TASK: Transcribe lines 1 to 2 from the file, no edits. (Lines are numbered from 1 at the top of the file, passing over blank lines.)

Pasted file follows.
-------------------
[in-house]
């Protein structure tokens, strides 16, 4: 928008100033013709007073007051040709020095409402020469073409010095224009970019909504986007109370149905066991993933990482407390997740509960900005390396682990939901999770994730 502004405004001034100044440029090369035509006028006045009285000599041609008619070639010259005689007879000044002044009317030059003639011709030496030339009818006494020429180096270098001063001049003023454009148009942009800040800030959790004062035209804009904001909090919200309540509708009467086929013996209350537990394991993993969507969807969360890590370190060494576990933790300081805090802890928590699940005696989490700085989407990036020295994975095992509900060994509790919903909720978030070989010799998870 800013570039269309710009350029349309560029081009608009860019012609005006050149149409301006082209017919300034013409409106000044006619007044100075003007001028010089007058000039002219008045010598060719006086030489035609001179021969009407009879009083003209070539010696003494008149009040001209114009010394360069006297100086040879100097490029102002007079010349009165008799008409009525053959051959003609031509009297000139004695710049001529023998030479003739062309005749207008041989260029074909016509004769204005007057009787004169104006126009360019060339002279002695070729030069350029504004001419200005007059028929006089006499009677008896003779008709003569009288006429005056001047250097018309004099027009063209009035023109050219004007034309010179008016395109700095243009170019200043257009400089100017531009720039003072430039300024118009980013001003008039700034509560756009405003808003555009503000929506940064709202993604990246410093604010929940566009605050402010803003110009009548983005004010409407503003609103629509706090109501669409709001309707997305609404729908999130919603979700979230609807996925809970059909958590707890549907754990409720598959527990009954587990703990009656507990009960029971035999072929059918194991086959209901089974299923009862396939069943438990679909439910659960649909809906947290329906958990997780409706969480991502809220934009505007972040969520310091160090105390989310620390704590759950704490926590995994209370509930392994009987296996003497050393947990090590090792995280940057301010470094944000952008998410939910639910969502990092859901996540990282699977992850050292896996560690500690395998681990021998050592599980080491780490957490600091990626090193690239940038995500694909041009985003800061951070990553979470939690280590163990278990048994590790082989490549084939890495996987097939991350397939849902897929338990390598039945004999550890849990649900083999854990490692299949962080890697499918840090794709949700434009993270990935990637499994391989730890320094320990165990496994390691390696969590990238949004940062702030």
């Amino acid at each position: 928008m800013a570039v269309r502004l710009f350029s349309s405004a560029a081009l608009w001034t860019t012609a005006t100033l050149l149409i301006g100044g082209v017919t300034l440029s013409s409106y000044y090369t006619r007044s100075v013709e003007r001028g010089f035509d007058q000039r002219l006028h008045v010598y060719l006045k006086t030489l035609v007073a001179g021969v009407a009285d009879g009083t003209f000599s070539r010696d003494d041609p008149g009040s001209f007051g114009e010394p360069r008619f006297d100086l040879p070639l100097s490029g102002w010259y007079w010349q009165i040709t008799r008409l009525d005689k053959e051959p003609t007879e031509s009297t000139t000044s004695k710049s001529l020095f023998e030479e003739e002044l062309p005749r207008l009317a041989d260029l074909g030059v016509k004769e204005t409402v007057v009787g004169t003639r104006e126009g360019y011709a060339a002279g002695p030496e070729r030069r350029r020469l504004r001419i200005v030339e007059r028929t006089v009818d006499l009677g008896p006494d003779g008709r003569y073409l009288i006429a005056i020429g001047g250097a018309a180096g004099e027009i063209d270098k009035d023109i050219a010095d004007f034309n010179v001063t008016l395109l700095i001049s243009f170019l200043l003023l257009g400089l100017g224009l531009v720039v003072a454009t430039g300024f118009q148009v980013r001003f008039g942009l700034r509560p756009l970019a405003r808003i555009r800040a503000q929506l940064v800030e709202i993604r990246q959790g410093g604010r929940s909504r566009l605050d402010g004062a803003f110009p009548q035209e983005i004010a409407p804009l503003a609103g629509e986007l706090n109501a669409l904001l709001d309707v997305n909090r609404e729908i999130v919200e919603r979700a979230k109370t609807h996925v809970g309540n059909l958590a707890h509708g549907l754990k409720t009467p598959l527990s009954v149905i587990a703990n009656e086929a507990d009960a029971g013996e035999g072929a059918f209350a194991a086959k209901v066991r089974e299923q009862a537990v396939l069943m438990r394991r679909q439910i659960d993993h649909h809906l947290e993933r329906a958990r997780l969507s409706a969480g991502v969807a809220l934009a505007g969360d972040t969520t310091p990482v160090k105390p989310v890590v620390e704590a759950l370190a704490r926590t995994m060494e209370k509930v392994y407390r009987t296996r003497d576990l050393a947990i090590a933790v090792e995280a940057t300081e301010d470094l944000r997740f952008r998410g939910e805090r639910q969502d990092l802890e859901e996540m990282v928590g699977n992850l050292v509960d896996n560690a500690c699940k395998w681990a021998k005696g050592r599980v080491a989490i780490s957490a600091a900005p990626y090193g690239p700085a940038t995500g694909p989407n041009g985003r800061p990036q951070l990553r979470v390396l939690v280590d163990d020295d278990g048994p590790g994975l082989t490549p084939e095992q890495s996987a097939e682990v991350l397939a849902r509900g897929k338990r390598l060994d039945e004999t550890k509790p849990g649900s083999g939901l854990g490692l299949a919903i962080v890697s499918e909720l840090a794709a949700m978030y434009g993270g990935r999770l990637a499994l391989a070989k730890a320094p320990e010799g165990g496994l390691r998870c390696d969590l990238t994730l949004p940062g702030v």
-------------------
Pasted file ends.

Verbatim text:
[in-house]
């Protein structure tokens, strides 16, 4: 928008100033013709007073007051040709020095409402020469073409010095224009970019909504986007109370149905066991993933990482407390997740509960900005390396682990939901999770994730 502004405004001034100044440029090369035509006028006045009285000599041609008619070639010259005689007879000044002044009317030059003639011709030496030339009818006494020429180096270098001063001049003023454009148009942009800040800030959790004062035209804009904001909090919200309540509708009467086929013996209350537990394991993993969507969807969360890590370190060494576990933790300081805090802890928590699940005696989490700085989407990036020295994975095992509900060994509790919903909720978030070989010799998870 800013570039269309710009350029349309560029081009608009860019012609005006050149149409301006082209017919300034013409409106000044006619007044100075003007001028010089007058000039002219008045010598060719006086030489035609001179021969009407009879009083003209070539010696003494008149009040001209114009010394360069006297100086040879100097490029102002007079010349009165008799008409009525053959051959003609031509009297000139004695710049001529023998030479003739062309005749207008041989260029074909016509004769204005007057009787004169104006126009360019060339002279002695070729030069350029504004001419200005007059028929006089006499009677008896003779008709003569009288006429005056001047250097018309004099027009063209009035023109050219004007034309010179008016395109700095243009170019200043257009400089100017531009720039003072430039300024118009980013001003008039700034509560756009405003808003555009503000929506940064709202993604990246410093604010929940566009605050402010803003110009009548983005004010409407503003609103629509706090109501669409709001309707997305609404729908999130919603979700979230609807996925809970059909958590707890549907754990409720598959527990009954587990703990009656507990009960029971035999072929059918194991086959209901089974299923009862396939069943438990679909439910659960649909809906947290329906958990997780409706969480991502809220934009505007972040969520310091160090105390989310620390704590759950704490926590995994209370509930392994009987296996003497050393947990090590090792995280940057301010470094944000952008998410939910639910969502990092859901996540990282699977992850050292896996560690500690395998681990021998050592599980080491780490957490600091990626090193690239940038995500694909041009985003800061951070990553979470939690280590163990278990048994590790082989490549084939890495996987097939991350397939849902897929338990390598039945004999550890849990649900083999854990490692299949962080890697499918840090794709949700434009993270990935990637499994391989730890320094320990165990496994390691390696969590990238949004940062702030």